Rare Disease Report

FDA Not Ready to Decide on Sarepta's Duchenne Drug

MAY 24, 2016
James Radke, PhD
You know that scene where a person in a wheelchair is waiting outside the handicapped bathroom stall while a non-handicapped person sits in the stall reading a magazine?

The FDA is not ready to make a decision about eteplirsen yet. Today, Sarepta Therapeutics announced that the FDA notified the company that they need more time to review the orphan drug eteplirsen for the treatment of patients with Duchenne muscular dystrophy amenable to exon 51 skipping therapy.
No date has been provided and the FDA has “communicated that they will continue to work past the PDUFA goal date (May 26th) and strive to complete their work in as timely a manner as possible.”
This is not the first delay that the FDA has announced for the review of this drug. Initially, there was an Advisory Committee Meeting scheduled for January 22 but that got delayed due to a snow storm that hit the Washington DC area. A month and a half later, the FDA announced the new meeting would take place April 25th.  During that meeting, a record 52 people spoke during the public forum in favor of the drug being approved while the FDA briefing documents for that meeting were highly critical of the data. The voting at that meeting was mixed with half the committee in favor of the drug and half of them not.

FDA has had the NDA since August 25, 2015. A normal review process for an orphan drug is 6 months.

The delay is a good thing?

In early morning trading, shares of Sarepta are up 22% which would imply that the delay in the review process is a good sign that the FDA is taking into account the patients’ testimonies rather than just focusing on the NDA data that the FDA has previously been critical of in their briefing documents.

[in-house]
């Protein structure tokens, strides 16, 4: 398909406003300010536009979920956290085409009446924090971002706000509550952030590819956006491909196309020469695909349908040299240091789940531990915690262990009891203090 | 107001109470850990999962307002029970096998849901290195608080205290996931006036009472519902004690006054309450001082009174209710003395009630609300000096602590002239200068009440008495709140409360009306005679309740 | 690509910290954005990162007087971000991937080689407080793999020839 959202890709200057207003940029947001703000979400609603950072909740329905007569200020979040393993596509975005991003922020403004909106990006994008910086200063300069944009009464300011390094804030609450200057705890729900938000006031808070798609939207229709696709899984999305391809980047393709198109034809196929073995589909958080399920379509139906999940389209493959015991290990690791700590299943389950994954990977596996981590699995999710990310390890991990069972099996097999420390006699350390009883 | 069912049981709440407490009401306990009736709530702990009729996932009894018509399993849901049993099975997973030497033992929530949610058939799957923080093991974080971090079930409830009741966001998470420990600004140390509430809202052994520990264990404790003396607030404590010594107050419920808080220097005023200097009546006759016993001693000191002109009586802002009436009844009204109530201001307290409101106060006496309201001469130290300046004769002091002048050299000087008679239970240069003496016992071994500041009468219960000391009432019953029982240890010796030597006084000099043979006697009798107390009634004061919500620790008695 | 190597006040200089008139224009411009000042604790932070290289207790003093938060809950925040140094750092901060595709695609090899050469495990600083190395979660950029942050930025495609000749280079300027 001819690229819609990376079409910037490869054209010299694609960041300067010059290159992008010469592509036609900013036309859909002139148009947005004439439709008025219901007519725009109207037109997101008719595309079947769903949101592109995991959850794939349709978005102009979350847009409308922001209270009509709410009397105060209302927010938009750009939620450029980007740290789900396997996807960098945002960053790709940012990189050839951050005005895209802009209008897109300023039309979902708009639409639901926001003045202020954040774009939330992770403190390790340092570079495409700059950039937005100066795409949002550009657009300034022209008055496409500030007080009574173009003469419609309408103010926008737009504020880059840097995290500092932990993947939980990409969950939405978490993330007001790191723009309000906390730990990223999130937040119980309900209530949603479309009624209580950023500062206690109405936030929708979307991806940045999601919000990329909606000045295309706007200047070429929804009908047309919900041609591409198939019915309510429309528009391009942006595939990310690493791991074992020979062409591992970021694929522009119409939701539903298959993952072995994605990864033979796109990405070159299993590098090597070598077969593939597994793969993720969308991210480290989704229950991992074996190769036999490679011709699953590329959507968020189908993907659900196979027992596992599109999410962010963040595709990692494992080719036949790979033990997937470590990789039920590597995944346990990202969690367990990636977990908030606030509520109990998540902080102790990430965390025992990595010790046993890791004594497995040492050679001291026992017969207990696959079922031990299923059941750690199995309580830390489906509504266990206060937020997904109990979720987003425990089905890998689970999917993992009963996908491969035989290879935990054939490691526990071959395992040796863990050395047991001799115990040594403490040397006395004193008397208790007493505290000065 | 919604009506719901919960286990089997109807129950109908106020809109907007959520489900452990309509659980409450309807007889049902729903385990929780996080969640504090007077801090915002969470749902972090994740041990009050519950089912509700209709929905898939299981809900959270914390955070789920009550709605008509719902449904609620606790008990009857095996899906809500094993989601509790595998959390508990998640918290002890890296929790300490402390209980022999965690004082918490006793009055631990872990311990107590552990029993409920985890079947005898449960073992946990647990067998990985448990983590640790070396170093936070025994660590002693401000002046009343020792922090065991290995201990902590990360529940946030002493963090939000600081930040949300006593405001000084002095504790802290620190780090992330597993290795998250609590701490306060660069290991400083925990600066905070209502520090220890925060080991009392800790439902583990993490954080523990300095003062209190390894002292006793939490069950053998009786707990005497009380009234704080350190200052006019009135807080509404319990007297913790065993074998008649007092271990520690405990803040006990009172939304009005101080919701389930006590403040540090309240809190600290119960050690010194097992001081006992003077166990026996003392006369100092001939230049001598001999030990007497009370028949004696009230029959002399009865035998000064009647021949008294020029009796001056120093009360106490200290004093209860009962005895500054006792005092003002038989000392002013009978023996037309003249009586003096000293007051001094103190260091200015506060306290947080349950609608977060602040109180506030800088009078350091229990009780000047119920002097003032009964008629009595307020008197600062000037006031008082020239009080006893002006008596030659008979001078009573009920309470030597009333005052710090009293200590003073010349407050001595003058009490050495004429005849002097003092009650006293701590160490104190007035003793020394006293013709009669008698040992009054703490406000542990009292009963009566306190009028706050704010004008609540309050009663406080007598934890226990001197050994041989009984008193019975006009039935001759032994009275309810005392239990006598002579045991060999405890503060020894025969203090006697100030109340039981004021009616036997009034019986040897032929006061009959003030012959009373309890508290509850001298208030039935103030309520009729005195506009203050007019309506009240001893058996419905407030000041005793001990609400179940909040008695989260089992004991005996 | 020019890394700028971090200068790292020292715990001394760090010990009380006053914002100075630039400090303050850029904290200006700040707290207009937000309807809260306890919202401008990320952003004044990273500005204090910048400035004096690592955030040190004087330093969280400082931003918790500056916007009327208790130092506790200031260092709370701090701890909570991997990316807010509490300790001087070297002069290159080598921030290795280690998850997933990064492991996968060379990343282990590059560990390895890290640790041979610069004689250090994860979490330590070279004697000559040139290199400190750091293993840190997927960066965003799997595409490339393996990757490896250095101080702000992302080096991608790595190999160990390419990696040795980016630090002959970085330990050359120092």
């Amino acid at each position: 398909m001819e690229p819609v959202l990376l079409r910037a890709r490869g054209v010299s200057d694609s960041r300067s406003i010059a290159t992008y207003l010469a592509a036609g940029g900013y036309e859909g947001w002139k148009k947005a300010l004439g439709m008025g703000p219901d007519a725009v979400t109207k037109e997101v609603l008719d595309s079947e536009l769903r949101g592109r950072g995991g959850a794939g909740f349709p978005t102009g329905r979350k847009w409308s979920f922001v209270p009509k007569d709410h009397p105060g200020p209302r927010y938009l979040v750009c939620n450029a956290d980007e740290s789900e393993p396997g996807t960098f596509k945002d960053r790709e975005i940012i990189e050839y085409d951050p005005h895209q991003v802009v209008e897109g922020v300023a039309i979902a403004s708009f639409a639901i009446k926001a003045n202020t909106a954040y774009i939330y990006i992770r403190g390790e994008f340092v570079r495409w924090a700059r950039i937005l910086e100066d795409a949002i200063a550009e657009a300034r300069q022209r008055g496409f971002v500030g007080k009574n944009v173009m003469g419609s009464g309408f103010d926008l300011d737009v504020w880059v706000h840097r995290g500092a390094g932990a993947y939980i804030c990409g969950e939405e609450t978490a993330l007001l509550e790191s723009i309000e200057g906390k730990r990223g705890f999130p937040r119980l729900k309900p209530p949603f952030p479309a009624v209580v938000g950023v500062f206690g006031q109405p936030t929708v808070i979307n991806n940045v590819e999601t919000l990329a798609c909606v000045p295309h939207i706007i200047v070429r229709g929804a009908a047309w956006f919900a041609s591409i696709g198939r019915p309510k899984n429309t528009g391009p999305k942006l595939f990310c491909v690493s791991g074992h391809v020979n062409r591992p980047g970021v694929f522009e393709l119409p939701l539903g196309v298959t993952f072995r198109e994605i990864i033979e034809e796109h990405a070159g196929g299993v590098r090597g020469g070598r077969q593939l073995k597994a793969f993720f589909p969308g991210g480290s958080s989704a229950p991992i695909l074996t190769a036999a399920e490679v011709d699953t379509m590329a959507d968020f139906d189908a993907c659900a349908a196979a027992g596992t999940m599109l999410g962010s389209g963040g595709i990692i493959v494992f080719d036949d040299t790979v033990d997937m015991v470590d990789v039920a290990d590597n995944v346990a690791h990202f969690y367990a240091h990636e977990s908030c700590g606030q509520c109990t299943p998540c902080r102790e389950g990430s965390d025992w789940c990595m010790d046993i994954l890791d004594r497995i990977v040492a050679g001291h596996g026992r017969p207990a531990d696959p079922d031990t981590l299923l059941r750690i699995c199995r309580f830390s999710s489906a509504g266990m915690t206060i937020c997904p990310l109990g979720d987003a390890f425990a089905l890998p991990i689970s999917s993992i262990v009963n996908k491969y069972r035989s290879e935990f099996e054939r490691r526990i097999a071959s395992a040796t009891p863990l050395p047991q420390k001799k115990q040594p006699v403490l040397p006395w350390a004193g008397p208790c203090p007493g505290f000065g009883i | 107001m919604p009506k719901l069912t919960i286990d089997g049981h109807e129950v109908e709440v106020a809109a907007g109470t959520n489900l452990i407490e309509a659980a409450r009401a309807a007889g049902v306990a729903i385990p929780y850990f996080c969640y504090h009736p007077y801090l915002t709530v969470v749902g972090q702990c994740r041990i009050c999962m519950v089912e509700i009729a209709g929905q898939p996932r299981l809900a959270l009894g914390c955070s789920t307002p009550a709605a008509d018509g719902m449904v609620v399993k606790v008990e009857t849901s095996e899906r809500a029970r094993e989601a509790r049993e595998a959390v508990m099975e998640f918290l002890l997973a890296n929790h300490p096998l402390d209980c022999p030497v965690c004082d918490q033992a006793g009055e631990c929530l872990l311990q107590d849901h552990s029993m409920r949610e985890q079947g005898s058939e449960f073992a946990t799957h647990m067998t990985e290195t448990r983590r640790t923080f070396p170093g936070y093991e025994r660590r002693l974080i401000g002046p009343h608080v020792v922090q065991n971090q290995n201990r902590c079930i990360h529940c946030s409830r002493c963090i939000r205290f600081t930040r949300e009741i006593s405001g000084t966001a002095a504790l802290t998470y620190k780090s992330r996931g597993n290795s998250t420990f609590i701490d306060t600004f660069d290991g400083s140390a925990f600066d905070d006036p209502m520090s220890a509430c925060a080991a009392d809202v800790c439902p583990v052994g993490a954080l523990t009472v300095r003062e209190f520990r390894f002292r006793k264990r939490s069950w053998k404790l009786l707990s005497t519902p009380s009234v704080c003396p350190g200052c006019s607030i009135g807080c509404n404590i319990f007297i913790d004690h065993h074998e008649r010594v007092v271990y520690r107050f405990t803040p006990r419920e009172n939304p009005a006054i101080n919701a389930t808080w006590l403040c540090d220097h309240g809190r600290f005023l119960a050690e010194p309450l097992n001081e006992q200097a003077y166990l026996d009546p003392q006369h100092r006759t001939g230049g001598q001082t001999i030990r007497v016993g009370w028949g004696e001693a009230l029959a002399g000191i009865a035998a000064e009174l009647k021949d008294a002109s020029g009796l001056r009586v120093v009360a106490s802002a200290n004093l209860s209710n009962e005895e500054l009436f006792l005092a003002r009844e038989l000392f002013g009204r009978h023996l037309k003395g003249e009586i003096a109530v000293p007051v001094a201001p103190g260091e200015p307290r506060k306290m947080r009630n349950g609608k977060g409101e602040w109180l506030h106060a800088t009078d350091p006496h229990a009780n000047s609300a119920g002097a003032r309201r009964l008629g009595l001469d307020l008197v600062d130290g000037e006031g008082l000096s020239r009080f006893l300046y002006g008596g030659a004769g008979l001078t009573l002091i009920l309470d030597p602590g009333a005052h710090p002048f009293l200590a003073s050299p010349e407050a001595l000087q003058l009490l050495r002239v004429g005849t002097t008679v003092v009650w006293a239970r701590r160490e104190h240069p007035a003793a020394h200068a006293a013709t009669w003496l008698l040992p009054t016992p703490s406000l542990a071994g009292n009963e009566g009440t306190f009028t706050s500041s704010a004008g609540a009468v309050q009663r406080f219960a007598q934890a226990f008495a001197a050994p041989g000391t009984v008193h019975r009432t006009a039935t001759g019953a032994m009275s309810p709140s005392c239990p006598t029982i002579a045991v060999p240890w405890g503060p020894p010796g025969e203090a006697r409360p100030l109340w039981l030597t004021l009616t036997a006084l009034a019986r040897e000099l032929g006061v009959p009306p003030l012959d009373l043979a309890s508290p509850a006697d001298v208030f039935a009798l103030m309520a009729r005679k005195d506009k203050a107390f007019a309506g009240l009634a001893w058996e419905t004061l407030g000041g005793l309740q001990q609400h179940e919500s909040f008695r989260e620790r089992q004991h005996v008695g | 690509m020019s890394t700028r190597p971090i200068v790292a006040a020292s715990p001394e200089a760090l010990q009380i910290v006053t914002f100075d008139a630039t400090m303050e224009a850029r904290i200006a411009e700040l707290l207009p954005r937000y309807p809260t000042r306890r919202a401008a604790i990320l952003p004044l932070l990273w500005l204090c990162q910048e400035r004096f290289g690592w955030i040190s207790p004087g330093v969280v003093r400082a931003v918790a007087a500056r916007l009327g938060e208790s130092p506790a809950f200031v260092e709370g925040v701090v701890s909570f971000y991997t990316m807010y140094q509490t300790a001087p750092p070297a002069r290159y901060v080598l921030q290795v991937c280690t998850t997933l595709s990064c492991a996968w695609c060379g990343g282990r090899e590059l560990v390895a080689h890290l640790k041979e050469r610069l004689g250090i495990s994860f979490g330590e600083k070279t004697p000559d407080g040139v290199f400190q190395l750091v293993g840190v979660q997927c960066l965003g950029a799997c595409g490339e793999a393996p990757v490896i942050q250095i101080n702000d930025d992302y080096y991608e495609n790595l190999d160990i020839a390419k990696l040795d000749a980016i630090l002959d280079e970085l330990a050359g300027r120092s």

Duchenne muscular dystrophy

Duchenne muscular dystrophy (DMD) is caused by lack of a functional dystrophin protein, a protein that helps keep muscle cells intact. Patients with progressive muscle disorder experience symptoms in early childhood, losing the ability to walk as early as age 10. These patients, mostly boys, experience life-threatening heart and lung complications in their late teens and twenties.
There are many subsets of the DMD population based on the type of mutation found in the dystrophin gene. There are currently no drugs approved in the US to directly treat any of these groups.

The promise of eteplirsen and other exon skipping drugs

Eteplirsen is designed to enable RNA to skip over the part of the DNA with a problematic mutation, enabling a functional (though shorter) dystrophin protein to be produced. Specifically, the drug skips a portion of the DNA known as exon 51. About 13% of the 35,000 DMD patients in the US and Europe have a mutation that might theoretically respond to a drug such as eteplirsen. According to Sarepta, the drug’s developer, up to 80% of patients with DMD might respond to this class of drugs, others of which are in development.

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